Official: Belgium Arrests 2 More Suspects

BRUSSELS/DUESSELDORF (AP/Reuters) -
Belgian soldiers and a police officer patrol in central Brussels, November 21, 2015, after security was tightened in Belgium following the fatal attacks in Paris. Belgium raised the alert status for its capital Brussels to the highest level on Saturday, shutting the metro and warning the public to avoid crowds because of a "serious and imminent" threat of an attack. REUTERS/Youssef Boudlal TPX IMAGES OF THE DAY (Newscom TagID: rtrlseven468194.jpg) [Photo via Newscom]
Belgian soldiers and a police officer patrol in central Brussels, November 21, after security was tightened in Belgium following the fatal attacks in Paris. (Reuters/Youssef Boudlal)

Belgian authorities say they have detained two more suspects in the Paris terror attacks.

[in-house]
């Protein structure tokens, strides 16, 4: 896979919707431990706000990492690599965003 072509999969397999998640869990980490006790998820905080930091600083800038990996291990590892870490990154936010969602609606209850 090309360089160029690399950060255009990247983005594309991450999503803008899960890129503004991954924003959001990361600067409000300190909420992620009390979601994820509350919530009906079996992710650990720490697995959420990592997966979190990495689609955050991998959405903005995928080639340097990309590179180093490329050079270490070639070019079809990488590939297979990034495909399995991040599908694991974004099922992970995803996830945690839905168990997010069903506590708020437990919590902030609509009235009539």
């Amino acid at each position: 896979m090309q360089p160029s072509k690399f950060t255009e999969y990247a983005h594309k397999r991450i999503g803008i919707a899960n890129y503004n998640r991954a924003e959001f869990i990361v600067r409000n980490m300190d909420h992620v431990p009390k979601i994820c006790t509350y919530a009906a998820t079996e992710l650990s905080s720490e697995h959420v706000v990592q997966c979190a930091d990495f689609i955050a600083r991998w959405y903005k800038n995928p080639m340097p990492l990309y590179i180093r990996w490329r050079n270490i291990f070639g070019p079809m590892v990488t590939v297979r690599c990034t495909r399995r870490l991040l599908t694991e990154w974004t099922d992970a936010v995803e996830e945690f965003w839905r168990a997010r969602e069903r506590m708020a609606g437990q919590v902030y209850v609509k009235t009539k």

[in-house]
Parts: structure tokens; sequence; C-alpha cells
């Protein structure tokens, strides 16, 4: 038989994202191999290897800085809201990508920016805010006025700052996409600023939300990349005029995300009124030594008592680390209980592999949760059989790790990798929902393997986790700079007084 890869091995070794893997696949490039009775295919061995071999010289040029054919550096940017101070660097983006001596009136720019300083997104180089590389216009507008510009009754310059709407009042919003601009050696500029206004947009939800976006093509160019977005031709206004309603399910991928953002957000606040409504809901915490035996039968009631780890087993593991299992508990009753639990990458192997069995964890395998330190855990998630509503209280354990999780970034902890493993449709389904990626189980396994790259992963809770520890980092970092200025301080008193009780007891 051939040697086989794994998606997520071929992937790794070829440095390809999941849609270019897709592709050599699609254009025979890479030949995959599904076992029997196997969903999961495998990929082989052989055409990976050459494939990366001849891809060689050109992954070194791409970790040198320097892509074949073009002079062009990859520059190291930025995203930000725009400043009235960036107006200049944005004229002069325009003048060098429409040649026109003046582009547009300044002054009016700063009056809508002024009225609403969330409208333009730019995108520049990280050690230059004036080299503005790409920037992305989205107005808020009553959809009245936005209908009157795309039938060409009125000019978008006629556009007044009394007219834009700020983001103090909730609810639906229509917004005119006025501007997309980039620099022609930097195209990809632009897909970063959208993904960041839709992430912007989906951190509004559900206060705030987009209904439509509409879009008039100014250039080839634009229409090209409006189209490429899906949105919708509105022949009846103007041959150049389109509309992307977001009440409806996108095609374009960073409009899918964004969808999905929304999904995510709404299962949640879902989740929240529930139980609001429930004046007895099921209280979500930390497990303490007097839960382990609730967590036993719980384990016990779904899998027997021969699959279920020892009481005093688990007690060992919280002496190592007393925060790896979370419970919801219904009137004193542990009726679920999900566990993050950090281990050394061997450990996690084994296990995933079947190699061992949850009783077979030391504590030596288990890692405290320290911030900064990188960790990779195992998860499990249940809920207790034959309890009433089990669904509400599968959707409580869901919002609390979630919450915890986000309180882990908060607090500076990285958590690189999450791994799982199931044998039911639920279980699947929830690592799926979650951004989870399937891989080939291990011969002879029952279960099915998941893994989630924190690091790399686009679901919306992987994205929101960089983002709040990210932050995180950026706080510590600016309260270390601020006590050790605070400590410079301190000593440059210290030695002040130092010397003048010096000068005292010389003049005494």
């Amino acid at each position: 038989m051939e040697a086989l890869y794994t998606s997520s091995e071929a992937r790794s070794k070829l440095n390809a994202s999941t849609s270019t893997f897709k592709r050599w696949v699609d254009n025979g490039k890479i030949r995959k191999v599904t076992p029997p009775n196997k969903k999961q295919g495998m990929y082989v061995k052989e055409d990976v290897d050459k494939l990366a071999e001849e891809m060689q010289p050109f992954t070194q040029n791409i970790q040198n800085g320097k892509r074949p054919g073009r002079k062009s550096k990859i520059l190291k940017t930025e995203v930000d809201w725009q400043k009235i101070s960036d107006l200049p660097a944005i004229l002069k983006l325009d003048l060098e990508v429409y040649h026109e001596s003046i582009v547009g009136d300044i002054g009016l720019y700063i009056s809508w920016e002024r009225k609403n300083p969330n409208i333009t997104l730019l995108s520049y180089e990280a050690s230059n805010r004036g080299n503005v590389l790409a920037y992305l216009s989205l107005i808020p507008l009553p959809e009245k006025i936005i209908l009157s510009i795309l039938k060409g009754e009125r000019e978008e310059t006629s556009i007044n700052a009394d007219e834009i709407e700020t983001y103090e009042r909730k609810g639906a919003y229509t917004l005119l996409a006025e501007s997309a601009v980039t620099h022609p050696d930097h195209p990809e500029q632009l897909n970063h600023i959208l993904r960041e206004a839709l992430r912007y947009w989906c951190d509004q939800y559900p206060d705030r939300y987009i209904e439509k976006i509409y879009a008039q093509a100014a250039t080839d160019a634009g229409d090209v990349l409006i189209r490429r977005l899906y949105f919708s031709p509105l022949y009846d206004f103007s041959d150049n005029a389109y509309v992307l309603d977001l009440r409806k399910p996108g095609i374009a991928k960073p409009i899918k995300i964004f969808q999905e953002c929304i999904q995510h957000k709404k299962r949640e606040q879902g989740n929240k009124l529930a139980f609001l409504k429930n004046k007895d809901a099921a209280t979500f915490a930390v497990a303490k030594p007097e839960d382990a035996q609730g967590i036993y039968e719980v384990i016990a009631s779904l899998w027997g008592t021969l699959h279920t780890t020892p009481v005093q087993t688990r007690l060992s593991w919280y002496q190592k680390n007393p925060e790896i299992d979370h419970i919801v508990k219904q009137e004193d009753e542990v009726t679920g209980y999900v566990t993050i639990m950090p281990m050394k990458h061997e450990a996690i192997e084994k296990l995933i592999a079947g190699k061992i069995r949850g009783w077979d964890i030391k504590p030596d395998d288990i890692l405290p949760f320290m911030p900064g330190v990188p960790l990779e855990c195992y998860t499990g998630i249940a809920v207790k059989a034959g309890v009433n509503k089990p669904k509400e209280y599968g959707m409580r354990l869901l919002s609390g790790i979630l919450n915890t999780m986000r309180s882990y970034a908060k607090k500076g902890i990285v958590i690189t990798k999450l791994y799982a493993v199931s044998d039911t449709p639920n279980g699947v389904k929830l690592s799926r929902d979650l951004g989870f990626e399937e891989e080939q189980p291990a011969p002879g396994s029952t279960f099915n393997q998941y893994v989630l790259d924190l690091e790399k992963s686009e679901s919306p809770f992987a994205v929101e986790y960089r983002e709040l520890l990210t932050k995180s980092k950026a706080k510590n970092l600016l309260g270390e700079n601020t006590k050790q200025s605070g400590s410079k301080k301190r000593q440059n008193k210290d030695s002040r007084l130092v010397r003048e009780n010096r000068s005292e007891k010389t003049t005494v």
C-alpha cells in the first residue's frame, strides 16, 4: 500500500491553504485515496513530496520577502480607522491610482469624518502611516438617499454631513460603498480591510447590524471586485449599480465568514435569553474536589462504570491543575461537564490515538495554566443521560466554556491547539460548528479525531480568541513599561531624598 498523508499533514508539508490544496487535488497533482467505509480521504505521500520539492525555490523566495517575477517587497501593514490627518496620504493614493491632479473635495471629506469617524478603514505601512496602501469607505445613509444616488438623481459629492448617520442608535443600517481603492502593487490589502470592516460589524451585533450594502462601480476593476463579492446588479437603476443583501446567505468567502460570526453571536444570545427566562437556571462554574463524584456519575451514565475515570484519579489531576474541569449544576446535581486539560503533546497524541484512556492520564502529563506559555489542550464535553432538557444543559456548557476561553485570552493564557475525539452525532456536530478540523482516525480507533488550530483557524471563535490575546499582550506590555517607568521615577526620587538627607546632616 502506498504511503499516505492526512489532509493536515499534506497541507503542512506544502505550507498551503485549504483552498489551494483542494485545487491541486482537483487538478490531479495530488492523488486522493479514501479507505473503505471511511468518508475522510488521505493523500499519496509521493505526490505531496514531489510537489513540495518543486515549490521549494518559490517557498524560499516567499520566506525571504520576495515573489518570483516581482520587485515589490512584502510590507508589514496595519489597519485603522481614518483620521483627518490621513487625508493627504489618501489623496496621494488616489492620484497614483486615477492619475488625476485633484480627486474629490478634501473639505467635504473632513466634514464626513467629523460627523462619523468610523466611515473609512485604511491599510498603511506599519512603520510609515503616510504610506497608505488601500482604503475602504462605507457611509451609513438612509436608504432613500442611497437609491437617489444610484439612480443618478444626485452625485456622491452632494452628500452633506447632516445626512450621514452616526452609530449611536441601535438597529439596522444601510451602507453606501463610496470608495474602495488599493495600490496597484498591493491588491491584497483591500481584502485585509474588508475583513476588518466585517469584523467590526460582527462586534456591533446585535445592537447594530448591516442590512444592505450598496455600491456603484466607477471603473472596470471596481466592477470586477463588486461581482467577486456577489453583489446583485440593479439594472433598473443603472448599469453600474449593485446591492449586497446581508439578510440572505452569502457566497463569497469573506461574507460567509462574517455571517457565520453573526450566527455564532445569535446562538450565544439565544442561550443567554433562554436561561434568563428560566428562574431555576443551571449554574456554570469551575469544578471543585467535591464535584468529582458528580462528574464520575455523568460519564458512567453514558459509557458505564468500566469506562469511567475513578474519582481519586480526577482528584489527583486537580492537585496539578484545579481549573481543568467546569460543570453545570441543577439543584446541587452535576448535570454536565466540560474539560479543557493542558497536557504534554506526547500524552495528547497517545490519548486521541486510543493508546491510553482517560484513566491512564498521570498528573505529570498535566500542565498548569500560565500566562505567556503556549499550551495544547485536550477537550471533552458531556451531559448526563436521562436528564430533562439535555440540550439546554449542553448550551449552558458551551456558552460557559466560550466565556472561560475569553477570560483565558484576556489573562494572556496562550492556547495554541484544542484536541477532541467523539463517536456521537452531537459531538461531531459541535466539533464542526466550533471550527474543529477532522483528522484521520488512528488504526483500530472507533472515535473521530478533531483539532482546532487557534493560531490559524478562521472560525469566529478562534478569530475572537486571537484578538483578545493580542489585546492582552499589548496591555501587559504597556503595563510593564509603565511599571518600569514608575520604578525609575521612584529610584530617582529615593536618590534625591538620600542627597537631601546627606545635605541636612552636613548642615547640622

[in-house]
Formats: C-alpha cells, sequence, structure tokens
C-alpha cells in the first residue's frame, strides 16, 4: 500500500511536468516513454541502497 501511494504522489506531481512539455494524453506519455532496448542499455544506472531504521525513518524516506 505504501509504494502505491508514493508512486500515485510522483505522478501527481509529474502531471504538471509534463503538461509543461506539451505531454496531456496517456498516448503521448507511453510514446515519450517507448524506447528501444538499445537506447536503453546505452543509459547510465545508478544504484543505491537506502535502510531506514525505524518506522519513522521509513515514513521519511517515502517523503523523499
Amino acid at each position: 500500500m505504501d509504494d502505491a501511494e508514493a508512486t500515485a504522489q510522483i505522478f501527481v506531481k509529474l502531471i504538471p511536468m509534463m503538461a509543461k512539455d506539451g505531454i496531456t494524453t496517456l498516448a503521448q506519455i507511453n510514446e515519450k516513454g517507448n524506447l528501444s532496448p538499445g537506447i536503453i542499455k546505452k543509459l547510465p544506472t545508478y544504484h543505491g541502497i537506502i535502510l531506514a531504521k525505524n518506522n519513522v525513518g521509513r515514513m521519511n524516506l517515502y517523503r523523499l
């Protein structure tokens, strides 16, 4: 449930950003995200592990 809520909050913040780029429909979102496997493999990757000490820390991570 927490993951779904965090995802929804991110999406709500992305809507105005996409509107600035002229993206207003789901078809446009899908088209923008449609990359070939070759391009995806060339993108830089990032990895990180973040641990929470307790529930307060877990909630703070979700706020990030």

An official, who insisted on not being named because a statement was still being prepared, said one person was detained at Brussels national airport on Sunday, seeking to fly to Morocco. He said the person had already tried twice to leave to Syria.

He said the second person had been detained during a raid also on Sunday.

The official offered no other details.

In all, Belgium now has eight suspects, who are linked to the Paris terror attacks or a possible attack in Brussels, behind bars.

On the other hand, German police found no evidence of “terrorist motives” or a link to the Paris attacks during raids in Germany on Thursday targeting people suspected of trying to acquire forged French passports, a spokesman for the public prosecutors’ office in Berlin said.

The spokesman said the people whose homes were searched in the western state of North Rhine-Westphalia were part of the “Islamist scene.” But federal police said no arrests were made.

Around 80 police officers – including special forces – were involved in the raids, which started early Thursday morning.

“We found no evidence of the suspects having terrorist motives,” said the spokesman for the prosecutors.

Authorities secured evidence such as storage devices and documents, and these were now being evaluated, the spokesman said, declining to give further details.